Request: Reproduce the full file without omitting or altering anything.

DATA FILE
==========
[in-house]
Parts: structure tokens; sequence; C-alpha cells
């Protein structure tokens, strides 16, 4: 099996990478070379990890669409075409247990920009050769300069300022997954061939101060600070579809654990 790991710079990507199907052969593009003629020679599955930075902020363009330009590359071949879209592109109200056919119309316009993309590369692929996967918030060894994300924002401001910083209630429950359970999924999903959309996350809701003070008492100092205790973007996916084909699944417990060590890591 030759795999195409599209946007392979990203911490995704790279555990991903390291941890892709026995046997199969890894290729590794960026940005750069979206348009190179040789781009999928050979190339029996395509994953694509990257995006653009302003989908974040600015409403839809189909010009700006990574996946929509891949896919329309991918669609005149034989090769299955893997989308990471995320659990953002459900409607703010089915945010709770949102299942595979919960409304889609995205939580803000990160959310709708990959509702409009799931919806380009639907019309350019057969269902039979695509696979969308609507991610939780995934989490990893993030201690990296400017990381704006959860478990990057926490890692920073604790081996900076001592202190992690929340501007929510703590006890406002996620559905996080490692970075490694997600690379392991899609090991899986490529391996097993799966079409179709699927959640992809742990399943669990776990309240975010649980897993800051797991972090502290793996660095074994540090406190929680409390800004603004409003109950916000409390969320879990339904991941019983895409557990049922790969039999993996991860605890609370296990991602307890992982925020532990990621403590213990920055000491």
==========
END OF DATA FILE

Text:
[in-house]
Parts: structure tokens; sequence; C-alpha cells
């Protein structure tokens, strides 16, 4: 099996990478070379990890669409075409247990920009050769300069300022997954061939101060600070579809654990 790991710079990507199907052969593009003629020679599955930075902020363009330009590359071949879209592109109200056919119309316009993309590369692929996967918030060894994300924002401001910083209630429950359970999924999903959309996350809701003070008492100092205790973007996916084909699944417990060590890591 030759795999195409599209946007392979990203911490995704790279555990991903390291941890892709026995046997199969890894290729590794960026940005750069979206348009190179040789781009999928050979190339029996395509994953694509990257995006653009302003989908974040600015409403839809189909010009700006990574996946929509891949896919329309991918669609005149034989090769299955893997989308990471995320659990953002459900409607703010089915945010709770949102299942595979919960409304889609995205939580803000990160959310709708990959509702409009799931919806380009639907019309350019057969269902039979695509696979969308609507991610939780995934989490990893993030201690990296400017990381704006959860478990990057926490890692920073604790081996900076001592202190992690929340501007929510703590006890406002996620559905996080490692970075490694997600690379392991899609090991899986490529391996097993799966079409179709699927959640992809742990399943669990776990309240975010649980897993800051797991972090502290793996660095074994540090406190929680409390800004603004409003109950916000409390969320879990339904991941019983895409557990049922790969039999993996991860605890609370296990991602307890992982925020532990990621403590213990920055000491």